Days after returning from the search, the officers who participated began experiencing extreme nausea and vomiting. A week later, every officer died. They melted into themselves, turning into giant slushes of flesh and bones.

When word got back to the fat cats that the exploration party was still missing and the first search party mysteriously died of radiation poisoning, circumstances escalated. The situation became more than just a pursuit of oil. Soon dozens of agents landed in Valdez wearing bright orange parkas. Embellished on the left chest of the parkas was a little blue seal. In the middle of the blue seal was a pyramid with an eye at the top with text that read the CPIA.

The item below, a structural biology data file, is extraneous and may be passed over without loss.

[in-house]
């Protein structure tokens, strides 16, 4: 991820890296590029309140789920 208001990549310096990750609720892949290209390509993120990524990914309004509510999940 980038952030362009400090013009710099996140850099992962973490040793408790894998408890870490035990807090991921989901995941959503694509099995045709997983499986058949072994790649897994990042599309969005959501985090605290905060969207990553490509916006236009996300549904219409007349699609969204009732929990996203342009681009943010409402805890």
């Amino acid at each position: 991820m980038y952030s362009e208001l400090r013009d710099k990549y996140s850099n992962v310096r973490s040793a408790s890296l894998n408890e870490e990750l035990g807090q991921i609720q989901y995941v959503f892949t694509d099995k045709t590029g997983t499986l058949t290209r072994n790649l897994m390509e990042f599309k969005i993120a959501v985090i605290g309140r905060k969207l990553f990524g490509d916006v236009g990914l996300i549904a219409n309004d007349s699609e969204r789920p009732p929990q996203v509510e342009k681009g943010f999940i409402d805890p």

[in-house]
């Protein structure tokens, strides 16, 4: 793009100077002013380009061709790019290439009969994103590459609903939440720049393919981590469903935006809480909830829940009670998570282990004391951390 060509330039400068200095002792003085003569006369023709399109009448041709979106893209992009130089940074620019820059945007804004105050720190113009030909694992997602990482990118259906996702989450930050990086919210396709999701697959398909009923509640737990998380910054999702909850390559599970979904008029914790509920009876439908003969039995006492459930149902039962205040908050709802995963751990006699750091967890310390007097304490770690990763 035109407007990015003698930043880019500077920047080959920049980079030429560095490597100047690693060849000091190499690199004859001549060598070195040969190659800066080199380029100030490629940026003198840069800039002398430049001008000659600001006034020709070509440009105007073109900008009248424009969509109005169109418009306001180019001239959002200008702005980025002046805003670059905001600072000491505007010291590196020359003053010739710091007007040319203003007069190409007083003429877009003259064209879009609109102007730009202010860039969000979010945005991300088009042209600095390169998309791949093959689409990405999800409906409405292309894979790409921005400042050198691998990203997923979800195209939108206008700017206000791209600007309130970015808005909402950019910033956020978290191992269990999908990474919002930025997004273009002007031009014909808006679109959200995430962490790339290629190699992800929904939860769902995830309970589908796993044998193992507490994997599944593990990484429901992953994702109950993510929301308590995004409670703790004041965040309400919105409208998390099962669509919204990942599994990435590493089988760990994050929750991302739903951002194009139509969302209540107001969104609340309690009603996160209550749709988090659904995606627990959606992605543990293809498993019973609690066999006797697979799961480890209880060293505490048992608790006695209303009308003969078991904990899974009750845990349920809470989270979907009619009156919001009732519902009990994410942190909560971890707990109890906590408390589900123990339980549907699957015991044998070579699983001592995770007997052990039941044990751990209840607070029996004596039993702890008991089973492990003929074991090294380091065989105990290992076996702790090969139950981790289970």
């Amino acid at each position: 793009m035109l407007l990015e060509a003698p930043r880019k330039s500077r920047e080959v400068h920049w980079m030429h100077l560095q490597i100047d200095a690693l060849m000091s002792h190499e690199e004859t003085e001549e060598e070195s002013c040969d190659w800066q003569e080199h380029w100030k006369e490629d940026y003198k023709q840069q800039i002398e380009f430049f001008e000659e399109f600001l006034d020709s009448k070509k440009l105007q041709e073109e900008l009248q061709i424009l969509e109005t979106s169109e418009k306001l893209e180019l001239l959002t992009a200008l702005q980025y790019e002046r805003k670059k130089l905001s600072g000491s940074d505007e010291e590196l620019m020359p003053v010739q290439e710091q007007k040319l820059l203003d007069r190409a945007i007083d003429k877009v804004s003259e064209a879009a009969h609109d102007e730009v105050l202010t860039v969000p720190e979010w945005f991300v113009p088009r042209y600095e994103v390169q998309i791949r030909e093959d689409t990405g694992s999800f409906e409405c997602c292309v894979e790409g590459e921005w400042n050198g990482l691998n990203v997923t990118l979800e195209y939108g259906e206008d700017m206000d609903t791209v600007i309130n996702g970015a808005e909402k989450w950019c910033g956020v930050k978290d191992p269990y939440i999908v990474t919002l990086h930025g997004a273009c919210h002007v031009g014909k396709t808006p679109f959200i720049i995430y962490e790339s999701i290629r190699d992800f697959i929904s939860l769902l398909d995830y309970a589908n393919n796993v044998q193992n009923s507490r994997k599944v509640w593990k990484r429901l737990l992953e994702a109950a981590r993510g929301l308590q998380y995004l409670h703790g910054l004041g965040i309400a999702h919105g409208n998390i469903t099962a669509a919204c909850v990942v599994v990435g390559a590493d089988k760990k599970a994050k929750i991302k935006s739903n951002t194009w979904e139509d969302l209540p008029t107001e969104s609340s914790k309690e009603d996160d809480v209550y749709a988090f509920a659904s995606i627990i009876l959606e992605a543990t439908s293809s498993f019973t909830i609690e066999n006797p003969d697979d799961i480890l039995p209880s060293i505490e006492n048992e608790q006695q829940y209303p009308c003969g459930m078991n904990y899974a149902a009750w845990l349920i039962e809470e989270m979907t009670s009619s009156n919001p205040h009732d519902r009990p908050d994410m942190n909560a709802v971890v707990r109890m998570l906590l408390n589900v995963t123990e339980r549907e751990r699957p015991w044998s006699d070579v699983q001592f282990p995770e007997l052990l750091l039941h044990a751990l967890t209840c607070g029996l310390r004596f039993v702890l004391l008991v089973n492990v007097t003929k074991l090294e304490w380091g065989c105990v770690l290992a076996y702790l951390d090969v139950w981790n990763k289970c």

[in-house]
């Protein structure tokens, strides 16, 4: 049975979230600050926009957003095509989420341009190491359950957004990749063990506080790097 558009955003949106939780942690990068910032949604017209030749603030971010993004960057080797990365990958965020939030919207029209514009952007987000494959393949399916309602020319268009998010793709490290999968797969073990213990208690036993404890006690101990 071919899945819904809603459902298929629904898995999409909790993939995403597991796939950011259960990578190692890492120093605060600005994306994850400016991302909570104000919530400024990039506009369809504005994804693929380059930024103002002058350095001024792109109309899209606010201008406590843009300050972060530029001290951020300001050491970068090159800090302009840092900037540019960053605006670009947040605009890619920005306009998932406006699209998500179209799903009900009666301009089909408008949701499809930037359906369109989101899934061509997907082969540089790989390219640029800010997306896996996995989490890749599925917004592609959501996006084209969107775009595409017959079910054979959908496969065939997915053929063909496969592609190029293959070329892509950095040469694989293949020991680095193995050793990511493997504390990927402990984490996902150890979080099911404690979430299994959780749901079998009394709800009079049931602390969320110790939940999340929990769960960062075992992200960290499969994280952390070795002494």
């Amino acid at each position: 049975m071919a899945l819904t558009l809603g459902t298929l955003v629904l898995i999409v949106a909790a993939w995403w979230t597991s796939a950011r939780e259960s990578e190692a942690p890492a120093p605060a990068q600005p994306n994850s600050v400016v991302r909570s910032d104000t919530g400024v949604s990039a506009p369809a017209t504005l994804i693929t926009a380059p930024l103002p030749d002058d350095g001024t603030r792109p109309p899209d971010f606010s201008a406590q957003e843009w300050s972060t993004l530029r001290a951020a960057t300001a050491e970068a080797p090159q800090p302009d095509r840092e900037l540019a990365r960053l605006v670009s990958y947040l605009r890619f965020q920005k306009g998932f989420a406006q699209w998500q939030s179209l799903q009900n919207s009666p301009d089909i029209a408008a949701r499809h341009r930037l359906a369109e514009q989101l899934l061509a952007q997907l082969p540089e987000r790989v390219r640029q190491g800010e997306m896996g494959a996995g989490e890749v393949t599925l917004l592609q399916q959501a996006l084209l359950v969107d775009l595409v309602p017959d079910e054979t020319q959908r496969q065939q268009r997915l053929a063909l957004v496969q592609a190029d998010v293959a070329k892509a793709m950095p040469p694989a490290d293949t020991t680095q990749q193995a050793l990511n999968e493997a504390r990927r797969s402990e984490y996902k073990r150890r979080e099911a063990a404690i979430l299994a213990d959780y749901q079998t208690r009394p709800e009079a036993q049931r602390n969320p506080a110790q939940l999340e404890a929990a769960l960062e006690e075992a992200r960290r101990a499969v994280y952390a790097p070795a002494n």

The agents brought fancy equipment that looked straight out of a science fiction novel: military-grade artillery, fancy-looking cameras, radiation suits, electric cattle prods, and more. They were here for something clearly larger than just a missing exploration party. Whatever that something was, it was serious. Some of the Valdez officers noted that the older agents acted like they had been there before. Not only did they have extensive knowledge of local geography, but they walked with a certain confidence that only native Alaskans had. It was clearly not their first rodeo in the Alaskan wilderness. When questioned on why so much equipment was needed for the search, the agents gave cagey answers, explaining all the extra gear was in case of a polar bear attack. The officers balked at their reasoning but could not get any other answers.